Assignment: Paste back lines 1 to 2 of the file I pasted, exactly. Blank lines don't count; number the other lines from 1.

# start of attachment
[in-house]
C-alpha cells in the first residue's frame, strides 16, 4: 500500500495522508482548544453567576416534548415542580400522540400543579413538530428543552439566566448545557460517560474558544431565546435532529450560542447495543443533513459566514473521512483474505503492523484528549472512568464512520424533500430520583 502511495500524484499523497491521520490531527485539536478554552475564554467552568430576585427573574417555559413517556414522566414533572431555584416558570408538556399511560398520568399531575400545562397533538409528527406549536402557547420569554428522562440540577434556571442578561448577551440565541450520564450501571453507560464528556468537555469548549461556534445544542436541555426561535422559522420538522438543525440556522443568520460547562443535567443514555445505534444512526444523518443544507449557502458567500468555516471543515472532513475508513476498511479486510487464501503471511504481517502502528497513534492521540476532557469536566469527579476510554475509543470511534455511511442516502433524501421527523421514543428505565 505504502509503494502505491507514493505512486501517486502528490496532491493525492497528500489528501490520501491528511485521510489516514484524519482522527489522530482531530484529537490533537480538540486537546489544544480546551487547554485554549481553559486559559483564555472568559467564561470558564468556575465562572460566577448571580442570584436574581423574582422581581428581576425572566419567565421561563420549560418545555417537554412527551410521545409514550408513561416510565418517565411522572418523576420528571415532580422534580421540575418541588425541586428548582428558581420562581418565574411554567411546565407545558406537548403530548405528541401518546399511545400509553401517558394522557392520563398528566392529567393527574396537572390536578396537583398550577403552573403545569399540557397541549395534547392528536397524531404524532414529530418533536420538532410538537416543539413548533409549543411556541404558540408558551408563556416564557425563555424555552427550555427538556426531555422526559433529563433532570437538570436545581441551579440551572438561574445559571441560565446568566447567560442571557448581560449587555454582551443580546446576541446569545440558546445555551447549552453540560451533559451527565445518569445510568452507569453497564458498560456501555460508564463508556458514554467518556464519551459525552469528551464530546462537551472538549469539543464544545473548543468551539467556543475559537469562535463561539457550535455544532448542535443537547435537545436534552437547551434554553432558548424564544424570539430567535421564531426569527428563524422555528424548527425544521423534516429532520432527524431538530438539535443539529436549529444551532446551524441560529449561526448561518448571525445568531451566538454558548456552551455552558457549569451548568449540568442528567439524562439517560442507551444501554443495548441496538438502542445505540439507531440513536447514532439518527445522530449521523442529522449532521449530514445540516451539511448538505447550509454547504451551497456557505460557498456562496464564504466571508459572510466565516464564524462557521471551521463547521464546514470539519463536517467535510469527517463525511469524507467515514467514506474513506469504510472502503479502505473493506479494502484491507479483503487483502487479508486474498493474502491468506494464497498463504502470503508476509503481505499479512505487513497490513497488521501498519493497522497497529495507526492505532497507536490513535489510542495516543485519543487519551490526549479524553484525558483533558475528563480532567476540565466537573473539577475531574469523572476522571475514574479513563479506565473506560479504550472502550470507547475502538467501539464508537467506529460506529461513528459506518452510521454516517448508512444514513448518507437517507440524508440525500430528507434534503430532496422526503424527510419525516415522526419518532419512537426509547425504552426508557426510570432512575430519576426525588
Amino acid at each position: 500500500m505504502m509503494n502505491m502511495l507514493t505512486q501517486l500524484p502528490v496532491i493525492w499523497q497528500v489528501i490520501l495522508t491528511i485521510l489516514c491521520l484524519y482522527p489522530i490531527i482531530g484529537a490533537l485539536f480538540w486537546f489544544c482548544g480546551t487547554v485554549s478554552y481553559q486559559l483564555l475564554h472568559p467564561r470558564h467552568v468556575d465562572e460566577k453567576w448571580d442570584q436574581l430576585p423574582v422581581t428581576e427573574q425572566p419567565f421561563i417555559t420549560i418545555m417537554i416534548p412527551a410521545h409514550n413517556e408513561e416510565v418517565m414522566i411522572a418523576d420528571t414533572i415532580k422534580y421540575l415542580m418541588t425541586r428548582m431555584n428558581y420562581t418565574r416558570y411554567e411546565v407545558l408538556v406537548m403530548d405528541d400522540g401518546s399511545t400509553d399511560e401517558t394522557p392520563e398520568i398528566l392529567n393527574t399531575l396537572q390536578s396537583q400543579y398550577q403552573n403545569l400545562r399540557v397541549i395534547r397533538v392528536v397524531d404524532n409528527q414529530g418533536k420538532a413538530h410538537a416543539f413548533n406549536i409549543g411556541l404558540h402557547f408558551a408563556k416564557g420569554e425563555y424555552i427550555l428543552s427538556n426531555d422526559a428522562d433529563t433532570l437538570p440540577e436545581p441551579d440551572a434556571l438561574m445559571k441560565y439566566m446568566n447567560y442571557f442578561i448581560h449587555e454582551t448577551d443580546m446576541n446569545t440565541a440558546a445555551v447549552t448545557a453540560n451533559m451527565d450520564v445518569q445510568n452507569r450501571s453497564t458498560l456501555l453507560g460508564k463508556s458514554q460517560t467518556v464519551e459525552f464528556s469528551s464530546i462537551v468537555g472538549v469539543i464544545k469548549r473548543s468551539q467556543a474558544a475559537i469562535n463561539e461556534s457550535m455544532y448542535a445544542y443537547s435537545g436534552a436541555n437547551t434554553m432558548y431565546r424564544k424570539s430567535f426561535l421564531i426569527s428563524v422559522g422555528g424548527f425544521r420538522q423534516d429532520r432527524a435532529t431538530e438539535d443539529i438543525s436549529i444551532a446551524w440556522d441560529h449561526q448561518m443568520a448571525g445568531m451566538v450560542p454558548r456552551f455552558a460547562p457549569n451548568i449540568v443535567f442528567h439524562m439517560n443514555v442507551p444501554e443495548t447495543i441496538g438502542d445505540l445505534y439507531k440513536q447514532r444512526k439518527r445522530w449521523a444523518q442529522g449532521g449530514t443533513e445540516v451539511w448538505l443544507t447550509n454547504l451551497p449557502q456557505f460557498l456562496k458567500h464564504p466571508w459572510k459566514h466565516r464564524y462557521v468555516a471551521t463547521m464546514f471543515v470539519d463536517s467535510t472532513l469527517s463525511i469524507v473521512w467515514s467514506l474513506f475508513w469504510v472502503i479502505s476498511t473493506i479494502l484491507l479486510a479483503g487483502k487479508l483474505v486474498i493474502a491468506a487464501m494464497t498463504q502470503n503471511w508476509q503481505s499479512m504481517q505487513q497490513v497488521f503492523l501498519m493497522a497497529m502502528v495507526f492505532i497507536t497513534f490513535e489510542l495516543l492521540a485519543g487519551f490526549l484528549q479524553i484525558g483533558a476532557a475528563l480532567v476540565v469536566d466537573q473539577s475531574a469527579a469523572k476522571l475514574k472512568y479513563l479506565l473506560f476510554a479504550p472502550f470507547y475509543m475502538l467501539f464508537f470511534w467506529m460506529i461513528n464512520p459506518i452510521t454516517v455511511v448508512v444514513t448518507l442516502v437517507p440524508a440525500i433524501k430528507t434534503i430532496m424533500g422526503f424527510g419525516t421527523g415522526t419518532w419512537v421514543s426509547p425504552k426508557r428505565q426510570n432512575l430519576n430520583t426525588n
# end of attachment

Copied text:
[in-house]
C-alpha cells in the first residue's frame, strides 16, 4: 500500500495522508482548544453567576416534548415542580400522540400543579413538530428543552439566566448545557460517560474558544431565546435532529450560542447495543443533513459566514473521512483474505503492523484528549472512568464512520424533500430520583 502511495500524484499523497491521520490531527485539536478554552475564554467552568430576585427573574417555559413517556414522566414533572431555584416558570408538556399511560398520568399531575400545562397533538409528527406549536402557547420569554428522562440540577434556571442578561448577551440565541450520564450501571453507560464528556468537555469548549461556534445544542436541555426561535422559522420538522438543525440556522443568520460547562443535567443514555445505534444512526444523518443544507449557502458567500468555516471543515472532513475508513476498511479486510487464501503471511504481517502502528497513534492521540476532557469536566469527579476510554475509543470511534455511511442516502433524501421527523421514543428505565 505504502509503494502505491507514493505512486501517486502528490496532491493525492497528500489528501490520501491528511485521510489516514484524519482522527489522530482531530484529537490533537480538540486537546489544544480546551487547554485554549481553559486559559483564555472568559467564561470558564468556575465562572460566577448571580442570584436574581423574582422581581428581576425572566419567565421561563420549560418545555417537554412527551410521545409514550408513561416510565418517565411522572418523576420528571415532580422534580421540575418541588425541586428548582428558581420562581418565574411554567411546565407545558406537548403530548405528541401518546399511545400509553401517558394522557392520563398528566392529567393527574396537572390536578396537583398550577403552573403545569399540557397541549395534547392528536397524531404524532414529530418533536420538532410538537416543539413548533409549543411556541404558540408558551408563556416564557425563555424555552427550555427538556426531555422526559433529563433532570437538570436545581441551579440551572438561574445559571441560565446568566447567560442571557448581560449587555454582551443580546446576541446569545440558546445555551447549552453540560451533559451527565445518569445510568452507569453497564458498560456501555460508564463508556458514554467518556464519551459525552469528551464530546462537551472538549469539543464544545473548543468551539467556543475559537469562535463561539457550535455544532448542535443537547435537545436534552437547551434554553432558548424564544424570539430567535421564531426569527428563524422555528424548527425544521423534516429532520432527524431538530438539535443539529436549529444551532446551524441560529449561526448561518448571525445568531451566538454558548456552551455552558457549569451548568449540568442528567439524562439517560442507551444501554443495548441496538438502542445505540439507531440513536447514532439518527445522530449521523442529522449532521449530514445540516451539511448538505447550509454547504451551497456557505460557498456562496464564504466571508459572510466565516464564524462557521471551521463547521464546514470539519463536517467535510469527517463525511469524507467515514467514506474513506469504510472502503479502505473493506479494502484491507479483503487483502487479508486474498493474502491468506494464497498463504502470503508476509503481505499479512505487513497490513497488521501498519493497522497497529495507526492505532497507536490513535489510542495516543485519543487519551490526549479524553484525558483533558475528563480532567476540565466537573473539577475531574469523572476522571475514574479513563479506565473506560479504550472502550470507547475502538467501539464508537467506529460506529461513528459506518452510521454516517448508512444514513448518507437517507440524508440525500430528507434534503430532496422526503424527510419525516415522526419518532419512537426509547425504552426508557426510570432512575430519576426525588